This was not a foregone conclusion, since Walter had the opportunity to read Modern Languages at Cambridge; but his father's health was not good, and family loyalty won the day.
It was a difficult period for the pottery - modernist minimalism was in fashion, Moorcroft's rich, conventional patterns were not.
From 1965 all the pottery, which had previously been thrown on the wheel, was now cast.
The introduction of North Sea gas to fire the kiln meant that flambe production was no longer viable, and it ceased in 1970.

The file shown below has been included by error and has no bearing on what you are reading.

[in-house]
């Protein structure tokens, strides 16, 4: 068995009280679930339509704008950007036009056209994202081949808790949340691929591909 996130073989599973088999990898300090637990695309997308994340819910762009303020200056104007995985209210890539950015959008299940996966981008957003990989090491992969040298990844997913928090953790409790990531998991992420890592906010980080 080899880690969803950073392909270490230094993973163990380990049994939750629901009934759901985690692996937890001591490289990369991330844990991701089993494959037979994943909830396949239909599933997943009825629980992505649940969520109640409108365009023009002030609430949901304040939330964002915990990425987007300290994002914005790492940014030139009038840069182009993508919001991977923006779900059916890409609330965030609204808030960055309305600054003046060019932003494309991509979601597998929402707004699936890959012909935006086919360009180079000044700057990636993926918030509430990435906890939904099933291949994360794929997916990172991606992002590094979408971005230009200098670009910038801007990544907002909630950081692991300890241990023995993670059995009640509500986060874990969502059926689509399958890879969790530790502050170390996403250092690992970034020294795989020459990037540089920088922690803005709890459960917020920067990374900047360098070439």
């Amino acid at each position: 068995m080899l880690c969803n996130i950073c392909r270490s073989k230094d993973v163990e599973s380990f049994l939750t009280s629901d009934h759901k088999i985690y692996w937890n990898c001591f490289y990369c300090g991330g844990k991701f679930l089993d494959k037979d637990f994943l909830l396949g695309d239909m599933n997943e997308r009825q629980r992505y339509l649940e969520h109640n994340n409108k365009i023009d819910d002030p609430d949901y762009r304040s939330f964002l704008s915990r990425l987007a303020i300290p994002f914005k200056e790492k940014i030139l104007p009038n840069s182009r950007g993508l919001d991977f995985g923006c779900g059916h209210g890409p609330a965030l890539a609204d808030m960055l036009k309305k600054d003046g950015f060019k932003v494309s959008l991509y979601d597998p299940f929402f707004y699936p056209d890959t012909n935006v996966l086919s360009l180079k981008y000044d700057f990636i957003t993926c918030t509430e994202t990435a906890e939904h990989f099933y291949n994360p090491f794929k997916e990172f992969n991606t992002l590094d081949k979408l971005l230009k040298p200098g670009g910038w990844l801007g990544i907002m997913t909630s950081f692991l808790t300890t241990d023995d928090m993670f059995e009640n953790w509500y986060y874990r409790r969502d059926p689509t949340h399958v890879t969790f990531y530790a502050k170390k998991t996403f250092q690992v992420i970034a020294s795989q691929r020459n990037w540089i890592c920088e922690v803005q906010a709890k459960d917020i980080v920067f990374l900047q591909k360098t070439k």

THE QUEEN [mark used circa 1928-1949] / MADE IN / ENGLAND.Walter did not receive a salary, but his father paid his golf club bills, his tailor, his first-class travel and his skiing holidays while, at home, the cook served dinner.At the outbreak of war the young Moorcroft joined the Local Defence Volunteers and continued working at the factory; a number of potteries were closed, but Moorcroft was allowed to continue production, partly because it had been designated by the War Office to make items such as hospital inhalers and toothbrush holders ("officers, for the use of").Exhibitions of the pottery were held in London in 19.In 1984, due to the widespread recession in the pottery industry, Walter Moorcroft was relieved to sell his interest in the company to the Roper brothers, a local pottery family whom he knew well.Early pieces of Moorcroft such as those made for Shreve and Co and Tiffany, have sold for huge prices in the major salesrooms of the world.In 1904, Moorcroft won its first gold medal at the St. In 1928, the art pottery was appointed "Potters to Her Majesty, The Queen" - an honor granted by the Queen of England herself and of which Moorcrofy was justifiably proud.From then on, and through further changes of ownership, he continued to work as a designer until his retirement in 1987.In 1997 a Moorcroft Centenary was celebrated, for which Walter designed a large vase, After the Storm, a highly successful limited edition.With a history built on supurb artistry dating back more than 100 years, Moorcroft is as strong and as lively today as it has ever been.The pottery is still made in the original, picturesque Moorcroft factory in Stoke-on-Trent, Staffordshire, England.